This case turns on the meaning of section 1415(j) and the nature of its guarantee. In the typical section 1415(j) case, the school board is attempting to remove the child, whether through expulsion or by other means, from his or her current placement and the parents are seeking to stop that action. This case is atypical in that the School Board is not trying to change Daniel's placement; the placement has simply become unavailable through no fault of the School Board. The district court thought the way to resolve that apparent conundrum was to search for a comparable alternative placement. See Knight v. District of Columbia, 877 F.2d 1025, 1028 (D.C. Cir. 1989) ("This court has held that if a student's `then current educational placement' becomes unavailable, [the school board] must provide him with a `similar' placement pending administrative and judicial approval of its eventual plans.").
On that interpretation of the IDEA the district court based its preliminary injunction, which we are here reviewing. While we normally review the grant of preliminary injunctive relief for abuse of discretion, we review the district court's interpretation of IDEA de novo. See Virginia Carolina Tools, Inc. v. Int'l Tool Supply, Inc., 984 F.2d 113, 116 (4th Cir. 1993). If the district court's injunction was based on an erroneous interpretation of the statute, it is subject to vacatur by this court.
We hold that the district court did err in its interpretation of section 1415(j). Section 1415(j) provides simply and unequivocally that the child "shall remain" in his or her "then-current education placement" "during the pendency of any proceedings conducted pursuant to this section." 20 U.S.C. § 1415(j). The utility of section 1415(j) is thus easily understood. It guarantees an injunction that prohibits a school board from removing the child from his or her current placement during the pendency of the proceedings. The injunction is automatic; the party seeking it need not meet the usual requirements for obtaining preliminary injunctive relief. See Safety-Kleen, Inc. (Pinewood) v. Wyche, 274 F.3d 846 (4th Cir. 2001). Thus, when presented with an application for section 1415(j) relief, a district court should simply determine the child's then-current educational placement and enter an order maintaining the child in that placement.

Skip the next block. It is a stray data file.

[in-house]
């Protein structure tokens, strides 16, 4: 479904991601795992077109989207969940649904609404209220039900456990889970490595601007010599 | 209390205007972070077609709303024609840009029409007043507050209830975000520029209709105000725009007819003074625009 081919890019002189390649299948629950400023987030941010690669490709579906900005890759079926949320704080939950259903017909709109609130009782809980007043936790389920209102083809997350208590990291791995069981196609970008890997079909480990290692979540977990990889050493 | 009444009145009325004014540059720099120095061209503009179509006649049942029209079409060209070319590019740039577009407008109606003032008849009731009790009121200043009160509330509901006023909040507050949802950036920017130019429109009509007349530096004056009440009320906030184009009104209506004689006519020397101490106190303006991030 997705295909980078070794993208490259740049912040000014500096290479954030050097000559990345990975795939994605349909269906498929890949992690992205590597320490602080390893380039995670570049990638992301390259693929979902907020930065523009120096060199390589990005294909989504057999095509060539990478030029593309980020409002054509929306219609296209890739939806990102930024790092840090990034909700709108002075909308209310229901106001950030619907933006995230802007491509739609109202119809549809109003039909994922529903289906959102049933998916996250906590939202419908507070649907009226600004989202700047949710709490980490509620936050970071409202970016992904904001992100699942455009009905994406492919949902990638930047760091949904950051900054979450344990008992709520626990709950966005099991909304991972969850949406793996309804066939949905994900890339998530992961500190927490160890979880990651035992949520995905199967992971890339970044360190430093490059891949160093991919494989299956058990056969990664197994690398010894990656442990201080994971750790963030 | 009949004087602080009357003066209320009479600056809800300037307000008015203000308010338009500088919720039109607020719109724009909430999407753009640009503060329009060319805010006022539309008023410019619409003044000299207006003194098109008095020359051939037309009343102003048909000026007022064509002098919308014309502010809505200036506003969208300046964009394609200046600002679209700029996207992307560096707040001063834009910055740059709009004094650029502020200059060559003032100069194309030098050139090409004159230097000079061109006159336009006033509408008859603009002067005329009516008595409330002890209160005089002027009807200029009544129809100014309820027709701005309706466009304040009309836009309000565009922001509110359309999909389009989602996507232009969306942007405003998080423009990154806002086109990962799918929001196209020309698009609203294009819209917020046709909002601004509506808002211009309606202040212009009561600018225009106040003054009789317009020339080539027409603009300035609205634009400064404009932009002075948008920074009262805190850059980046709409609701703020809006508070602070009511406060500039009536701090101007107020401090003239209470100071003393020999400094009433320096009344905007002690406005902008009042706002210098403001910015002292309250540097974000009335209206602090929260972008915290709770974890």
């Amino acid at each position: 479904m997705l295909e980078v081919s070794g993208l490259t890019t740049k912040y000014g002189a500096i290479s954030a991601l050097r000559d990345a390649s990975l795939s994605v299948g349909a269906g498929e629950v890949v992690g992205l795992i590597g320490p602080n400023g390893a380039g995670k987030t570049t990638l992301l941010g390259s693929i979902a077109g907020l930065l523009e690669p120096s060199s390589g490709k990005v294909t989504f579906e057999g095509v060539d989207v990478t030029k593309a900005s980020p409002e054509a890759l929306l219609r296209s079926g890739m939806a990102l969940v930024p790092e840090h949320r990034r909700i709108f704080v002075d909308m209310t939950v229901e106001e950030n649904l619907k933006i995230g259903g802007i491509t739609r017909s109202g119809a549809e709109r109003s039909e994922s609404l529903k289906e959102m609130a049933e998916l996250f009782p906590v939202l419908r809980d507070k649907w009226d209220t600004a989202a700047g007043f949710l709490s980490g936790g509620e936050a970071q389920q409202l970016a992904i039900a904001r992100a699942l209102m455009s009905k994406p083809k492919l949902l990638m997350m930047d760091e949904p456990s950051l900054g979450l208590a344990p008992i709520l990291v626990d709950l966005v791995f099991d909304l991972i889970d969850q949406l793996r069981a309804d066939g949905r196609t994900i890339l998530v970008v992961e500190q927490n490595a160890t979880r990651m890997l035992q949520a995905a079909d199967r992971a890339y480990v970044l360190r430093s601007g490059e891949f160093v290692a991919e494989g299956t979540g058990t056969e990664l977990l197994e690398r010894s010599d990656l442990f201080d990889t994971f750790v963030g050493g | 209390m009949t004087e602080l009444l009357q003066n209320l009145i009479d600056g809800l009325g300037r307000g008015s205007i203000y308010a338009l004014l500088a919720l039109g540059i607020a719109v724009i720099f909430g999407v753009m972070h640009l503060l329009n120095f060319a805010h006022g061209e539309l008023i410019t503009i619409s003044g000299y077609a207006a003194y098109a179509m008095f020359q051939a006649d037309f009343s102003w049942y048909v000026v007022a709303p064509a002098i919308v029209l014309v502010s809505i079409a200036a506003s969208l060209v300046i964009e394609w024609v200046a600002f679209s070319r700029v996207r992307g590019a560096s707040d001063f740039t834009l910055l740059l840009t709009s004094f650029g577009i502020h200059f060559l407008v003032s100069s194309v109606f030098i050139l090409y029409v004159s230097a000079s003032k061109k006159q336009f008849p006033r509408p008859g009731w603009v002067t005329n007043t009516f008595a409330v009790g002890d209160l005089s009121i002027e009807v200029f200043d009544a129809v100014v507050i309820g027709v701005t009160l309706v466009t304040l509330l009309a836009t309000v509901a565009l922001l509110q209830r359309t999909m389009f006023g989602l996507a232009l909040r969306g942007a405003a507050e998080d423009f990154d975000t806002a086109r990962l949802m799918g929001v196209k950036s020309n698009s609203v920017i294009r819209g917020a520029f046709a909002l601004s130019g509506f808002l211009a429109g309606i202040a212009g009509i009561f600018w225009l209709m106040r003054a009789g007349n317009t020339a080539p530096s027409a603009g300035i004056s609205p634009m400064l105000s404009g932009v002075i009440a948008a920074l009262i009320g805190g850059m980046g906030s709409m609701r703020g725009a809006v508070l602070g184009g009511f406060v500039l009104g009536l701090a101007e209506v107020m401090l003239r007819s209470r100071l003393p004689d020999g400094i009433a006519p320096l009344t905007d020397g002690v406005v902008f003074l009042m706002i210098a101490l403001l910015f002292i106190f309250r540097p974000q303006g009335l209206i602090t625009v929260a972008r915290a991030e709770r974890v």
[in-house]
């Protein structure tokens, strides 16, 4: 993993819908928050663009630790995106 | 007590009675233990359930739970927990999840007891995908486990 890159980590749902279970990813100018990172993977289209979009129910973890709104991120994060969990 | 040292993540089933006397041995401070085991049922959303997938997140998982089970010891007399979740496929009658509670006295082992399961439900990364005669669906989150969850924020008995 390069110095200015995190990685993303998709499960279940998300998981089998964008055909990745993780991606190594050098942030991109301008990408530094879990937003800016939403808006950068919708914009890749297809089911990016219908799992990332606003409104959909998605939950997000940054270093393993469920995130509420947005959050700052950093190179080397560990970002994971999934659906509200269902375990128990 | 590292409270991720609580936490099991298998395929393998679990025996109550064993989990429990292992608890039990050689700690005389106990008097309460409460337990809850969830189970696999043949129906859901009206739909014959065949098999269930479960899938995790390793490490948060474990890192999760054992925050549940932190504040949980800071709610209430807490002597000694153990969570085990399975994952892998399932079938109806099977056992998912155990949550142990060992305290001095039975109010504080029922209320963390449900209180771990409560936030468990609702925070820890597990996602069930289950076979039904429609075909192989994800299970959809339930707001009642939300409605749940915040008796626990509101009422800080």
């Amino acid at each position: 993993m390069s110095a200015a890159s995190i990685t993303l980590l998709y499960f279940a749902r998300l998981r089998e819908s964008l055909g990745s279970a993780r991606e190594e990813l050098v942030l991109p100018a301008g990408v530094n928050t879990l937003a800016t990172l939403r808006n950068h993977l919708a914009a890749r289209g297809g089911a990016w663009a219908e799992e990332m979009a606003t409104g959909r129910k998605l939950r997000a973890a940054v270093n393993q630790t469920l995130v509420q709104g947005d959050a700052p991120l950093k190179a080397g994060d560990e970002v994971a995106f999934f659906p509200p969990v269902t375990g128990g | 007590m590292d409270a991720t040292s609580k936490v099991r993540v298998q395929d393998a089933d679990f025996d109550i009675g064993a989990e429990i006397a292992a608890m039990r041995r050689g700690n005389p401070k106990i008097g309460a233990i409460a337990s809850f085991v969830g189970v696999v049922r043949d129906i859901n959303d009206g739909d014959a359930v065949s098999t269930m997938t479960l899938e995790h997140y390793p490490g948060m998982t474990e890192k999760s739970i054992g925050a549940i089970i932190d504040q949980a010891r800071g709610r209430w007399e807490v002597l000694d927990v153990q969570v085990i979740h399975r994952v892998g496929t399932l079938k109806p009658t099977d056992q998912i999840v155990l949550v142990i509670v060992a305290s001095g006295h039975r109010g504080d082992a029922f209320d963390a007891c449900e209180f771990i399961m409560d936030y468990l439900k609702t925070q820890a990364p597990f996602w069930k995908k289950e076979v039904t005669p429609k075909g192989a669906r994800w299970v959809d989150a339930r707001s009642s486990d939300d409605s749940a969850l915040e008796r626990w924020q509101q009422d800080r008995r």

The district court apparently believed that type of remedy insufficient in this case. The impetus for the district court's belief was its finding of fact that Daniel's then-current placement was unavailable because CSAAC could not be counted upon to provide services. See Wagner, 198 F. Supp. 2d at 675-76. That finding was certainly not clearly erroneous, and we affirm it on appeal. First, it is undisputed that Daniel's then-current placement was the placement established pursuant to the March 8 IEP, including the provision of services by CSAAC. See Appellees' Br. at 20 ("There is no dispute among the parties... that Daniel's `then current' placement as of the filing of the due process claim on January 18, 2002 was the Lovaas home-based intensive early intervention program provided by CSAAC."); Appellants' Br. at 17. Second, even though CSAAC had an offer on the table to resume services at the time the district court rendered its decision, the district court was certainly entitled to conclude, on the evidence before it, that CSAAC would not stand by its offer. Among other things, CSAAC had stopped providing services on its own initiative, had made an offer to resume providing services only to retract that offer the next day, and then had made another offer but with new conditions.